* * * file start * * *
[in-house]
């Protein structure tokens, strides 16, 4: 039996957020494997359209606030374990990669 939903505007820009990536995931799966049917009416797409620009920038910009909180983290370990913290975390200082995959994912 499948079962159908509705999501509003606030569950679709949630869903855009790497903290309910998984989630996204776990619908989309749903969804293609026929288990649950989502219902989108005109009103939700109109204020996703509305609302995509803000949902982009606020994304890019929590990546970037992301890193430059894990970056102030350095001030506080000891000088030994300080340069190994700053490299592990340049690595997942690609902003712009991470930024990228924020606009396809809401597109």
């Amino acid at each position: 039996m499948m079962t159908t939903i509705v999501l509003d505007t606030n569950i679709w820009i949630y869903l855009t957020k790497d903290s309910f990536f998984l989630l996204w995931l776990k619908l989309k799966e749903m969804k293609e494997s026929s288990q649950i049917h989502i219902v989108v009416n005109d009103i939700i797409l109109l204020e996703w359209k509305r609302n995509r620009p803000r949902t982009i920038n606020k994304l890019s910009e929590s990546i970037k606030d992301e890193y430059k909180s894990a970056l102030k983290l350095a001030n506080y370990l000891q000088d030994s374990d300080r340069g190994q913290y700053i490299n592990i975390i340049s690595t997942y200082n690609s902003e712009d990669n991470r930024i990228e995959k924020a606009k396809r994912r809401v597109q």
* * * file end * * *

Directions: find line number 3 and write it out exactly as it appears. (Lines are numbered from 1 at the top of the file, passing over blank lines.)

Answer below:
């Amino acid at each position: 039996m499948m079962t159908t939903i509705v999501l509003d505007t606030n569950i679709w820009i949630y869903l855009t957020k790497d903290s309910f990536f998984l989630l996204w995931l776990k619908l989309k799966e749903m969804k293609e494997s026929s288990q649950i049917h989502i219902v989108v009416n005109d009103i939700i797409l109109l204020e996703w359209k509305r609302n995509r620009p803000r949902t982009i920038n606020k994304l890019s910009e929590s990546i970037k606030d992301e890193y430059k909180s894990a970056l102030k983290l350095a001030n506080y370990l000891q000088d030994s374990d300080r340069g190994q913290y700053i490299n592990i975390i340049s690595t997942y200082n690609s902003e712009d990669n991470r930024i990228e995959k924020a606009k396809r994912r809401v597109q």